Competition is heating up among three major Japanese cities to invite foreign companies as Prime Minister Yoshihide Suga aims to make Japan an international financial hub.

The idea to boost Japan's standing as a financial hub is not new, but China's imposition of a national security law and tightening of its grip on semiautonomous Hong Kong, an Asian financial hub, is injecting new momentum into the drive. In addition to Tokyo, Osaka and Fukuoka have emerged as candidates for financial centers.

Tokyo Metropolitan Government Buliding is lit up on Aug. 25, 2018. (Kyodo)

Tokyo is stepping up its campaign to invite foreign financial institutions to the Japanese capital with its renewed focus on Asia by setting up a liaison office in Hong Kong. The office provides support and consultations both online and face-to-face to financial firms aiming to establish a business base in Tokyo. The local government is planning to update its 2017 document explaining its vision for a global financial city.

"The situation surrounding international finance has become tense. We will see intensifying competition with other Asian cities," Tokyo Gov. Yuriko Koike said when she unveiled the plan for the liaison office. "We believe this is going to be the last opportunity for us to draw companies and human resources in the financial sector."

Many foreign financial institutions have offices in Tokyo that has the world's third-largest stock exchange with about 3,700 listed firms after the New York Stock Exchange and the Nasdaq Stock Market, both in the United States.

Tokyo ranked fourth after New York, London and Shanghai in the Global Financial Centers Index from London-based think tank Z/Yen Group and the China Development Institute. It slipped one notch from the previous ranking of the world's leading financial hubs.

Higher taxes and language barriers are often cited as making Japan less attractive than other Asian rivals. Suga, who became prime minister in mid-September inheriting his predecessor's economy-boosting program "Abenomics," has promised to change that.

"We will take a look swiftly at the tax system, make sure administrative services are provided in English and consider easing visas to create an international financial center for Asia and the world," Suga told parliament in October.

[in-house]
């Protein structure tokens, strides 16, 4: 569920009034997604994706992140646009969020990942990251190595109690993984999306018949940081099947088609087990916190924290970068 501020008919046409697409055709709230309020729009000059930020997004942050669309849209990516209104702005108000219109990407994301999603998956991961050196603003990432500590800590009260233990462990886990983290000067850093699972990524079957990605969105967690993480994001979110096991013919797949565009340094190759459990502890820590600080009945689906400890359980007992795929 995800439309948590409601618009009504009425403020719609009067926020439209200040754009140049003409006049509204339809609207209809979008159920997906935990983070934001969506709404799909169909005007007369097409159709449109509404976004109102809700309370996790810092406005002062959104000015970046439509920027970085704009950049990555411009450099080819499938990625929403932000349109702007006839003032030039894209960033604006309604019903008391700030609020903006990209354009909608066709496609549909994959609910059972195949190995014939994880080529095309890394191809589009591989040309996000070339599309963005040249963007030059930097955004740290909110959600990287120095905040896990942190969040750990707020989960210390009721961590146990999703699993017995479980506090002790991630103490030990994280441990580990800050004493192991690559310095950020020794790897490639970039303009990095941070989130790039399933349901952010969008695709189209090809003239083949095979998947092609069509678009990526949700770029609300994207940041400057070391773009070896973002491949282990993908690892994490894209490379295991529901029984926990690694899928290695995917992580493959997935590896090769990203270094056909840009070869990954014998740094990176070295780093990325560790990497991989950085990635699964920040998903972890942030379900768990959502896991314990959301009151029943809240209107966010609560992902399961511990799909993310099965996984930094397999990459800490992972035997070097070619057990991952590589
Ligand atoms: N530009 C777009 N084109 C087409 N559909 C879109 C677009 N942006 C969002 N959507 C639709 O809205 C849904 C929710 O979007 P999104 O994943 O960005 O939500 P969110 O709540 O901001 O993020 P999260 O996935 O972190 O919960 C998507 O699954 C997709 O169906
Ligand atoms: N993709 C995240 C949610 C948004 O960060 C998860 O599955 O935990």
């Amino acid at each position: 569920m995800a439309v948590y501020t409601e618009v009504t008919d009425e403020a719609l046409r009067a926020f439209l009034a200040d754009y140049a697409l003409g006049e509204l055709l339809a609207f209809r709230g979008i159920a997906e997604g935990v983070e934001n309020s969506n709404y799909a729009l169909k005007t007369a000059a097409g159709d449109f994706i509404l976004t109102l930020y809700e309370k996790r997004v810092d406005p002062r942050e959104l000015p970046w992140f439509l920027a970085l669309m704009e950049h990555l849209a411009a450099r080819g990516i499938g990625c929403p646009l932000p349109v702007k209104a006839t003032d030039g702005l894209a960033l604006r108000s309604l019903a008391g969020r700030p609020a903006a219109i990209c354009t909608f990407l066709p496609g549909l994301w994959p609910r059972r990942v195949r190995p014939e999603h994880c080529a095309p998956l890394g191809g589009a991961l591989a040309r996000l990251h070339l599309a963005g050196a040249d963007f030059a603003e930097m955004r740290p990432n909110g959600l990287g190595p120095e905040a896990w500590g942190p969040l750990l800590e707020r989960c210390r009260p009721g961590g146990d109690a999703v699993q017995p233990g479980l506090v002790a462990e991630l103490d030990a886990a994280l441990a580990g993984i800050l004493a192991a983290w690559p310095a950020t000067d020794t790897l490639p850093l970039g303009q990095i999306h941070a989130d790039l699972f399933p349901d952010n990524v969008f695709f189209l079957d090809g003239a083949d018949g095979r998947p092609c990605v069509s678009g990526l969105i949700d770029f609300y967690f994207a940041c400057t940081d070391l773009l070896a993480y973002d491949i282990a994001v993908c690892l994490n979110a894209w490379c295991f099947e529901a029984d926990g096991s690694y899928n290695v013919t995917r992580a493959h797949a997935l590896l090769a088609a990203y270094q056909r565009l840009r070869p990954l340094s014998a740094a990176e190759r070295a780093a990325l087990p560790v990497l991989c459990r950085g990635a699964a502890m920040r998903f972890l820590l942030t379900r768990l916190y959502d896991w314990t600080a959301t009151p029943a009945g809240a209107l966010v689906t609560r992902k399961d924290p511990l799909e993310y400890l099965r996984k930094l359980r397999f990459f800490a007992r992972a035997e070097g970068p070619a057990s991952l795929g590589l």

In Fukuoka, a public-private sector initiative has been launched to make the southwestern prefecture a new magnet for foreign financial companies.

The city of Fukuoka, which has been drawing IT firms recently, opened a consultation center targeting foreign financial institutions last month. It provides support and advice in doing business in the city, with experts such as lawyers and accountants also available.

"In times like this, speed matters," a city official said.

Osaka is also eager to raise its status. The full-day trading outage recently at the Tokyo bourse due to a system glitch and the global coronavirus pandemic are apparently giving supporters of Osaka a reason to push the area as an alternative to Tokyo. Osaka has Japan's first integrated bourse for stocks and commodity futures.

Osaka Gov. Hirofumi Yoshimura has indicated that Osaka has what it takes to serve as an international financial center and it will step up to the plate if the central government is "serious" about changing the tax and visa systems accordingly.

Financial firm SBI Holdings Inc. led by President and CEO Yoshitaka Kitao is pushing for a plan to create an international financial center in Osaka and neighboring Hyogo Prefecture in western Japan, in cooperation with local governments.

"The time has come to create the next-generation international financial center (in Osaka and Hyogo)," Kitao told a recent press briefing, adding that the Osaka governor had promised to step up its efforts toward that end. "We will increase our calls to make it come true."

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